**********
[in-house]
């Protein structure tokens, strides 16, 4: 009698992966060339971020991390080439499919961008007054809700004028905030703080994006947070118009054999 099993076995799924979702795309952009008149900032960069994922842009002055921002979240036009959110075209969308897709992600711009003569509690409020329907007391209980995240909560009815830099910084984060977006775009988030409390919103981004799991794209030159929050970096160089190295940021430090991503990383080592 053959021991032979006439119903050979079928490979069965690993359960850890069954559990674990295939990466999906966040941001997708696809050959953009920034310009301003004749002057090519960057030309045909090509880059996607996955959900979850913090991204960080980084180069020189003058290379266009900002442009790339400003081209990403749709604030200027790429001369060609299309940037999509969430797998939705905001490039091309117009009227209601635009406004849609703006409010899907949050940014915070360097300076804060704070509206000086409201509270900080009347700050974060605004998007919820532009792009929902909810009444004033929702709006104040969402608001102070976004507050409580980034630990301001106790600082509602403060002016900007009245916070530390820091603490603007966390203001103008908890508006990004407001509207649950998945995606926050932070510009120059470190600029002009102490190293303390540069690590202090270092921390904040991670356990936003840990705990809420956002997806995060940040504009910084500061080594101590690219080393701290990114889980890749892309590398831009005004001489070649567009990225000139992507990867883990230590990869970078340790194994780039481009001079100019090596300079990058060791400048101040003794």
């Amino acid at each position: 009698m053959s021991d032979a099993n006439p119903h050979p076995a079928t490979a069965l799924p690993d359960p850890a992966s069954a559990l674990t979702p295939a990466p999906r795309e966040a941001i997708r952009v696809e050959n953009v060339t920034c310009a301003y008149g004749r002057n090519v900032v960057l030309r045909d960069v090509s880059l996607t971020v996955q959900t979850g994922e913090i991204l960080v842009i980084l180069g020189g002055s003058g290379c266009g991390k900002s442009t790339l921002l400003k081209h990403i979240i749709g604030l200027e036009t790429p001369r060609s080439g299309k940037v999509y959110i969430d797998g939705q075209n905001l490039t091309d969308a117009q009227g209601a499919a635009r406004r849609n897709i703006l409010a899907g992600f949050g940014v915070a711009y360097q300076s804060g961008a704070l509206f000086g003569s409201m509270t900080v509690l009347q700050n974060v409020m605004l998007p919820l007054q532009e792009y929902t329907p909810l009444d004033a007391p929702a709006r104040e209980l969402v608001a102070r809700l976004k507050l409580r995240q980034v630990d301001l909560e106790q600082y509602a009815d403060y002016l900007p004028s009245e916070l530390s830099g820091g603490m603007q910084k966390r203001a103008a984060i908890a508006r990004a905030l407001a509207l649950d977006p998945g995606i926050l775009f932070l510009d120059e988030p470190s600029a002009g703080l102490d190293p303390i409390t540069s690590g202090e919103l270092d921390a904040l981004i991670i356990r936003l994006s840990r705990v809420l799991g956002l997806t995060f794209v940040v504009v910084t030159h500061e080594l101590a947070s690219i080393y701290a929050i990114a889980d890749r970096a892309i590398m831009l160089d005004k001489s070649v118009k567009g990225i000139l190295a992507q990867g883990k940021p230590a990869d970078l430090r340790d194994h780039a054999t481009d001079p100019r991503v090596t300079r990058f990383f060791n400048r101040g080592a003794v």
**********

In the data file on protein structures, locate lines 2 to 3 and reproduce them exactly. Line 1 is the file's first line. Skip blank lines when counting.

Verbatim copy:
């Protein structure tokens, strides 16, 4: 009698992966060339971020991390080439499919961008007054809700004028905030703080994006947070118009054999 099993076995799924979702795309952009008149900032960069994922842009002055921002979240036009959110075209969308897709992600711009003569509690409020329907007391209980995240909560009815830099910084984060977006775009988030409390919103981004799991794209030159929050970096160089190295940021430090991503990383080592 053959021991032979006439119903050979079928490979069965690993359960850890069954559990674990295939990466999906966040941001997708696809050959953009920034310009301003004749002057090519960057030309045909090509880059996607996955959900979850913090991204960080980084180069020189003058290379266009900002442009790339400003081209990403749709604030200027790429001369060609299309940037999509969430797998939705905001490039091309117009009227209601635009406004849609703006409010899907949050940014915070360097300076804060704070509206000086409201509270900080009347700050974060605004998007919820532009792009929902909810009444004033929702709006104040969402608001102070976004507050409580980034630990301001106790600082509602403060002016900007009245916070530390820091603490603007966390203001103008908890508006990004407001509207649950998945995606926050932070510009120059470190600029002009102490190293303390540069690590202090270092921390904040991670356990936003840990705990809420956002997806995060940040504009910084500061080594101590690219080393701290990114889980890749892309590398831009005004001489070649567009990225000139992507990867883990230590990869970078340790194994780039481009001079100019090596300079990058060791400048101040003794």
């Amino acid at each position: 009698m053959s021991d032979a099993n006439p119903h050979p076995a079928t490979a069965l799924p690993d359960p850890a992966s069954a559990l674990t979702p295939a990466p999906r795309e966040a941001i997708r952009v696809e050959n953009v060339t920034c310009a301003y008149g004749r002057n090519v900032v960057l030309r045909d960069v090509s880059l996607t971020v996955q959900t979850g994922e913090i991204l960080v842009i980084l180069g020189g002055s003058g290379c266009g991390k900002s442009t790339l921002l400003k081209h990403i979240i749709g604030l200027e036009t790429p001369r060609s080439g299309k940037v999509y959110i969430d797998g939705q075209n905001l490039t091309d969308a117009q009227g209601a499919a635009r406004r849609n897709i703006l409010a899907g992600f949050g940014v915070a711009y360097q300076s804060g961008a704070l509206f000086g003569s409201m509270t900080v509690l009347q700050n974060v409020m605004l998007p919820l007054q532009e792009y929902t329907p909810l009444d004033a007391p929702a709006r104040e209980l969402v608001a102070r809700l976004k507050l409580r995240q980034v630990d301001l909560e106790q600082y509602a009815d403060y002016l900007p004028s009245e916070l530390s830099g820091g603490m603007q910084k966390r203001a103008a984060i908890a508006r990004a905030l407001a509207l649950d977006p998945g995606i926050l775009f932070l510009d120059e988030p470190s600029a002009g703080l102490d190293p303390i409390t540069s690590g202090e919103l270092d921390a904040l981004i991670i356990r936003l994006s840990r705990v809420l799991g956002l997806t995060f794209v940040v504009v910084t030159h500061e080594l101590a947070s690219i080393y701290a929050i990114a889980d890749r970096a892309i590398m831009l160089d005004k001489s070649v118009k567009g990225i000139l190295a992507q990867g883990k940021p230590a990869d970078l430090r340790d194994h780039a054999t481009d001079p100019r991503v090596t300079r990058f990383f060791n400048r101040g080592a003794v």